I’ve had my eyes tested on large like machines, which look like they could be in the film Metropolis, at the opticians and I bought some cheap glasses to help focus on close work. I found a 1960s microscope from Glynde fete brick-a-brac to look at finds from the garden, though I have yet to master it.

There is physical movement required to focus on a subject – leaning into the bird box, moving a book forwards and backwards or twisting the rings on a microscope.


Bread made with olive oil

To Bella and Tasha. This is the recipe for white bread, made with olive oil.


500 g of white extra strong bread flour
About 300 – 320 g of water
1 tsp of easy bake yeast
3 table spoons of olive oil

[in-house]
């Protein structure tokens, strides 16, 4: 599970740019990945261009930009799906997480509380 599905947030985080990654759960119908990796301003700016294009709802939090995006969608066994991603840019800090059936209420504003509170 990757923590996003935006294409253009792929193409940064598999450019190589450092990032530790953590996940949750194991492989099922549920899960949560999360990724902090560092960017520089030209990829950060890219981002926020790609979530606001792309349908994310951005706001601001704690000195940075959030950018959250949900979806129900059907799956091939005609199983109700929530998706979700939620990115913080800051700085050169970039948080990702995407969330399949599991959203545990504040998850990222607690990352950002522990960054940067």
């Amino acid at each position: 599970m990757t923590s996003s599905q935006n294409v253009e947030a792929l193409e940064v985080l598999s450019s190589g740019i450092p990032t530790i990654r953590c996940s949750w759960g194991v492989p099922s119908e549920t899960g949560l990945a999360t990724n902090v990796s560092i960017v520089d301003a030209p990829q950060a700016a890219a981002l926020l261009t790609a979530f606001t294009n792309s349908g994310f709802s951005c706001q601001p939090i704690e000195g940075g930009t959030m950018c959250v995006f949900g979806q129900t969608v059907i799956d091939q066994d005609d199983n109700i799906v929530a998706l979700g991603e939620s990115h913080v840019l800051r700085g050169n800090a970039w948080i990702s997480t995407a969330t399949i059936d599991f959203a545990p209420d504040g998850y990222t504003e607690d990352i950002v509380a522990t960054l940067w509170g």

1 tsp of salt

Use the best and ‘strongest’ flour  e.g. Waitrose Canadian bread flour


Do you have a magi mix? If so, put all the ingredients in the magi mix, set up with a metal blade (or dough hook).

Combine the ingredients.
The dough will be quite sticky to start with. 

Process (to knead)  for 1 minute.
It will warm up with the motion. The dough changes as it is kneaded, becoming smoother and more flexible. It should come away from the sides easily.

If you don’t have a food processor, knead by hand for 10 minutes.

Use a spatula to ease the dough into a spacious bowl. Cover the top of the bowl with cling film (use oiled cling film if touches the dough)

Leave to rise for 1.5 hours
It likes a warm place. You can also leave it overnight. When the dough is double the size, fold the dough in on itself using the spatula and a little extra flour to make a neat ball.

Grease a baking tray &  pre heat the oven to 230 C degrees.